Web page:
Since my early days in data communications, when we were thrilled to migrate to a 64 kbps IBM 3274 terminal controller, things have changed. for Example - defining what is "high Speed" (or Broadband) is now a complicated task, involving also political and business aspects, not just new technologies and changes frequently:
- Josh Taylor reports to ZDNet that "The United States Federal Communications Commission (FCC) is proposing to raise the minimum speeds allowed for broadband from 4Mbps down, 1Mbps up to 25Mbps down, 3Mbps up .. According to a circulated fact sheet, the FCC is considering raising the definition to "reflect current consumer demands, deployment trends, and technological advances .. The draft report found that 53 percent of rural Americans lack access to the 25Mbps/3Mbps speeds, while across the entire US, 17 percent of -- or 55 million -- Americans lack access to those speeds. In urban areas, all but 8 percent of residents have access to 25Mbps, according to the draft report".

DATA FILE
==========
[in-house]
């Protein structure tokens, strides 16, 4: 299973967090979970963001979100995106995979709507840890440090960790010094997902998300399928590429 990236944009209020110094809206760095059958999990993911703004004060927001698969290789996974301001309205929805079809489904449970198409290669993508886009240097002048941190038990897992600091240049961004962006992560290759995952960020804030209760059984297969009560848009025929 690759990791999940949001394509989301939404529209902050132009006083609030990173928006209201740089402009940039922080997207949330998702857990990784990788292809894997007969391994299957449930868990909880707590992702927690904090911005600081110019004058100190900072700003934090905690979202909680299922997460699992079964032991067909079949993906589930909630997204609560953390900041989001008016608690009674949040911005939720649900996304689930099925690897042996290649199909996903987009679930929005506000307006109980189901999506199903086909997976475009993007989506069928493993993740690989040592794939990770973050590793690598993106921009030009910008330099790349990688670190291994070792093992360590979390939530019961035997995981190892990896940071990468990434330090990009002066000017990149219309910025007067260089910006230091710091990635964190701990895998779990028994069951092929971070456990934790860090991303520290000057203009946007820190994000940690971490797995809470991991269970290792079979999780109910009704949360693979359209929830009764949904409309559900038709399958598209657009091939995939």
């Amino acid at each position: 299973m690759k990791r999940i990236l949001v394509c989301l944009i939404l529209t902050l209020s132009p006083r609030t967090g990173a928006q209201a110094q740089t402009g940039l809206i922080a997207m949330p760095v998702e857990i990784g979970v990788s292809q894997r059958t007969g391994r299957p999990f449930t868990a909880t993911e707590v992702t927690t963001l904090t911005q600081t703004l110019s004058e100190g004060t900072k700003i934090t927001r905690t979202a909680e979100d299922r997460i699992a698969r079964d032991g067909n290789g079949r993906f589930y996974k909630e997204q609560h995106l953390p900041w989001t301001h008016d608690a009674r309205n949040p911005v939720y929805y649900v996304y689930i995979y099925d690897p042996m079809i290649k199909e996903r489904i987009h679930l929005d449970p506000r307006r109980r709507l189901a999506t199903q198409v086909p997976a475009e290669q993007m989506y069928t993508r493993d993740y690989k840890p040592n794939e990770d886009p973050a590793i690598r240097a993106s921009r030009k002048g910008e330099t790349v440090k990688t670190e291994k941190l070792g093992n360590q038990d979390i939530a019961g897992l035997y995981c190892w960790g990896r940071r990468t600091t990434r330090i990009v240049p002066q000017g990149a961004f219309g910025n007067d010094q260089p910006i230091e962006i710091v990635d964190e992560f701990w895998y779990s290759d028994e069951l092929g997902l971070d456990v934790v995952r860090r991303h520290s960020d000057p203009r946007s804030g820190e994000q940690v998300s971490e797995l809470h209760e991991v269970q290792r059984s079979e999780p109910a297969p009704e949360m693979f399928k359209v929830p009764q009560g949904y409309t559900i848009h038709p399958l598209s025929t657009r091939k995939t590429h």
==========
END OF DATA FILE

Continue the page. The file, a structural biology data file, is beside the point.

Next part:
Source: FCC Internet Access Services: Status as of December 31, 2013
- Akamai's State of the Internet report (here) says "Since 2012 Akamai has classified broadband as:
- High broadband: Internet speeds greater than 10 Mbps when connecting to Akamai
- Broadband: Internet speeds of 4 Mbps or greater when connecting to Akamai".
- Akamai also defines "Beyond high broadband" (i.e. readiness to view 4K videos) as "4K adaptive bitrate streams generally require 10 – 20 Mbps of bandwidth".